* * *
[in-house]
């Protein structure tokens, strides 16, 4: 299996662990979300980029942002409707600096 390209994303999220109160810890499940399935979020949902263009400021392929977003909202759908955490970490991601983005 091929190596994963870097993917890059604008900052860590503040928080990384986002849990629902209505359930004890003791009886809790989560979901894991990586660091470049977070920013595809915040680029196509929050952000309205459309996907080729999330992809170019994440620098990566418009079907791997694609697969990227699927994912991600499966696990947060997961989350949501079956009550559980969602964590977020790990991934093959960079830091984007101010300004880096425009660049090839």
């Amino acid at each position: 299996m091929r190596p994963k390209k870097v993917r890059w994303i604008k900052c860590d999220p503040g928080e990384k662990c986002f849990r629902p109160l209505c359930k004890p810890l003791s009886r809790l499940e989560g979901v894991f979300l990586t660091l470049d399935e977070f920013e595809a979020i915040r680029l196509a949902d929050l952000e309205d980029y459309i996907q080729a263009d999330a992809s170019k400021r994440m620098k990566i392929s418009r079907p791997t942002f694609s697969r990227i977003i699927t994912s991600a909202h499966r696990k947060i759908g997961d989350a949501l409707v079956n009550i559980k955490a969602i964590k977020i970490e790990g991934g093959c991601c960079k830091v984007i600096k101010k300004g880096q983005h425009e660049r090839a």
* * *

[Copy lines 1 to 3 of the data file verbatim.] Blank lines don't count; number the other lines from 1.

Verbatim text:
[in-house]
């Protein structure tokens, strides 16, 4: 299996662990979300980029942002409707600096 390209994303999220109160810890499940399935979020949902263009400021392929977003909202759908955490970490991601983005 091929190596994963870097993917890059604008900052860590503040928080990384986002849990629902209505359930004890003791009886809790989560979901894991990586660091470049977070920013595809915040680029196509929050952000309205459309996907080729999330992809170019994440620098990566418009079907791997694609697969990227699927994912991600499966696990947060997961989350949501079956009550559980969602964590977020790990991934093959960079830091984007101010300004880096425009660049090839």
């Amino acid at each position: 299996m091929r190596p994963k390209k870097v993917r890059w994303i604008k900052c860590d999220p503040g928080e990384k662990c986002f849990r629902p109160l209505c359930k004890p810890l003791s009886r809790l499940e989560g979901v894991f979300l990586t660091l470049d399935e977070f920013e595809a979020i915040r680029l196509a949902d929050l952000e309205d980029y459309i996907q080729a263009d999330a992809s170019k400021r994440m620098k990566i392929s418009r079907p791997t942002f694609s697969r990227i977003i699927t994912s991600a909202h499966r696990k947060i759908g997961d989350a949501l409707v079956n009550i559980k955490a969602i964590k977020i970490e790990g991934g093959c991601c960079k830091v984007i600096k101010k300004g880096q983005h425009e660049r090839a």